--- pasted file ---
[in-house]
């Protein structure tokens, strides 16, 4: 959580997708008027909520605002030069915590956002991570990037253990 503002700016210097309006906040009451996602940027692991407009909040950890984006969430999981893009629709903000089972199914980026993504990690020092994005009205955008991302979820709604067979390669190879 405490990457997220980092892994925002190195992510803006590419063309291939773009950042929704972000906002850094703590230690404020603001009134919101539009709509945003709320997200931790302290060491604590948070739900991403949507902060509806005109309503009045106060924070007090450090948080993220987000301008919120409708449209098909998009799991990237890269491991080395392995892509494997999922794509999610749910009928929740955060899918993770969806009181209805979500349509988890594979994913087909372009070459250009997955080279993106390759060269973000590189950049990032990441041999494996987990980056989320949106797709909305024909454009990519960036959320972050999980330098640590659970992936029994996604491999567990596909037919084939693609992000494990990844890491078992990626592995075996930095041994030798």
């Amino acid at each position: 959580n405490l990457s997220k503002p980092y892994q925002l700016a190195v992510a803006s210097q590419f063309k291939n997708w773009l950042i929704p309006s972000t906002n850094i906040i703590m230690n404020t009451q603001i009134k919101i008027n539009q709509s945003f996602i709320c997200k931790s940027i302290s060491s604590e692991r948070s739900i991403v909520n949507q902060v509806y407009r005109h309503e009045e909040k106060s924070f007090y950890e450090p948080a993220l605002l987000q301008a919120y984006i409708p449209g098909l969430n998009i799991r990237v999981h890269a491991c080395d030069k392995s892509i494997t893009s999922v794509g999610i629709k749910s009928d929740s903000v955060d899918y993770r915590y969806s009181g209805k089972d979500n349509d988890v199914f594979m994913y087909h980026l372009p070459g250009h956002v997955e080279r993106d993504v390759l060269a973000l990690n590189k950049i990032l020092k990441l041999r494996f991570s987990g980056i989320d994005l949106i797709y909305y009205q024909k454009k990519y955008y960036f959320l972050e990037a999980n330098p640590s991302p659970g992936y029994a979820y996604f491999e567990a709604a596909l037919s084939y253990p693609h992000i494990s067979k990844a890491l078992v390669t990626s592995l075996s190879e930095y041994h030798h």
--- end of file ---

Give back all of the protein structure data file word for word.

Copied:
[in-house]
């Protein structure tokens, strides 16, 4: 959580997708008027909520605002030069915590956002991570990037253990 503002700016210097309006906040009451996602940027692991407009909040950890984006969430999981893009629709903000089972199914980026993504990690020092994005009205955008991302979820709604067979390669190879 405490990457997220980092892994925002190195992510803006590419063309291939773009950042929704972000906002850094703590230690404020603001009134919101539009709509945003709320997200931790302290060491604590948070739900991403949507902060509806005109309503009045106060924070007090450090948080993220987000301008919120409708449209098909998009799991990237890269491991080395392995892509494997999922794509999610749910009928929740955060899918993770969806009181209805979500349509988890594979994913087909372009070459250009997955080279993106390759060269973000590189950049990032990441041999494996987990980056989320949106797709909305024909454009990519960036959320972050999980330098640590659970992936029994996604491999567990596909037919084939693609992000494990990844890491078992990626592995075996930095041994030798």
């Amino acid at each position: 959580n405490l990457s997220k503002p980092y892994q925002l700016a190195v992510a803006s210097q590419f063309k291939n997708w773009l950042i929704p309006s972000t906002n850094i906040i703590m230690n404020t009451q603001i009134k919101i008027n539009q709509s945003f996602i709320c997200k931790s940027i302290s060491s604590e692991r948070s739900i991403v909520n949507q902060v509806y407009r005109h309503e009045e909040k106060s924070f007090y950890e450090p948080a993220l605002l987000q301008a919120y984006i409708p449209g098909l969430n998009i799991r990237v999981h890269a491991c080395d030069k392995s892509i494997t893009s999922v794509g999610i629709k749910s009928d929740s903000v955060d899918y993770r915590y969806s009181g209805k089972d979500n349509d988890v199914f594979m994913y087909h980026l372009p070459g250009h956002v997955e080279r993106d993504v390759l060269a973000l990690n590189k950049i990032l020092k990441l041999r494996f991570s987990g980056i989320d994005l949106i797709y909305y009205q024909k454009k990519y955008y960036f959320l972050e990037a999980n330098p640590s991302p659970g992936y029994a979820y996604f491999e567990a709604a596909l037919s084939y253990p693609h992000i494990s067979k990844a890491l078992v390669t990626s592995l075996s190879e930095y041994h030798h």